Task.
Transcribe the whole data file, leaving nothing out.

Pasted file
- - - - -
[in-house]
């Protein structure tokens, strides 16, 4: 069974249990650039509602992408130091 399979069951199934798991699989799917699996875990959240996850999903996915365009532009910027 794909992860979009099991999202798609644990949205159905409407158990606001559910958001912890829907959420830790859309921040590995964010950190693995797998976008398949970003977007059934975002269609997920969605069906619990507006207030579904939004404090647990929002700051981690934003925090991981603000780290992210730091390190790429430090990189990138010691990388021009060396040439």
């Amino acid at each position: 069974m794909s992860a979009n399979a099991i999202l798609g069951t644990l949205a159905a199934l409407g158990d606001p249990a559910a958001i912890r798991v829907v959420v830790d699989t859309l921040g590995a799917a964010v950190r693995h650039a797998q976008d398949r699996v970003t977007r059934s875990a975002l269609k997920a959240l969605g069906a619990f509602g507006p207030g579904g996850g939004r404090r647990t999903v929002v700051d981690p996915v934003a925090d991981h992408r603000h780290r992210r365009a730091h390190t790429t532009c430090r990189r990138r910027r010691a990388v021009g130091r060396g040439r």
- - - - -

[in-house]
């Protein structure tokens, strides 16, 4: 069974249990650039509602992408130091 399979069951199934798991699989799917699996875990959240996850999903996915365009532009910027 794909992860979009099991999202798609644990949205159905409407158990606001559910958001912890829907959420830790859309921040590995964010950190693995797998976008398949970003977007059934975002269609997920969605069906619990507006207030579904939004404090647990929002700051981690934003925090991981603000780290992210730091390190790429430090990189990138010691990388021009060396040439």
């Amino acid at each position: 069974m794909s992860a979009n399979a099991i999202l798609g069951t644990l949205a159905a199934l409407g158990d606001p249990a559910a958001i912890r798991v829907v959420v830790d699989t859309l921040g590995a799917a964010v950190r693995h650039a797998q976008d398949r699996v970003t977007r059934s875990a975002l269609k997920a959240l969605g069906a619990f509602g507006p207030g579904g996850g939004r404090r647990t999903v929002v700051d981690p996915v934003a925090d991981h992408r603000h780290r992210r365009a730091h390190t790429t532009c430090r990189r990138r910027r010691a990388v021009g130091r060396g040439r």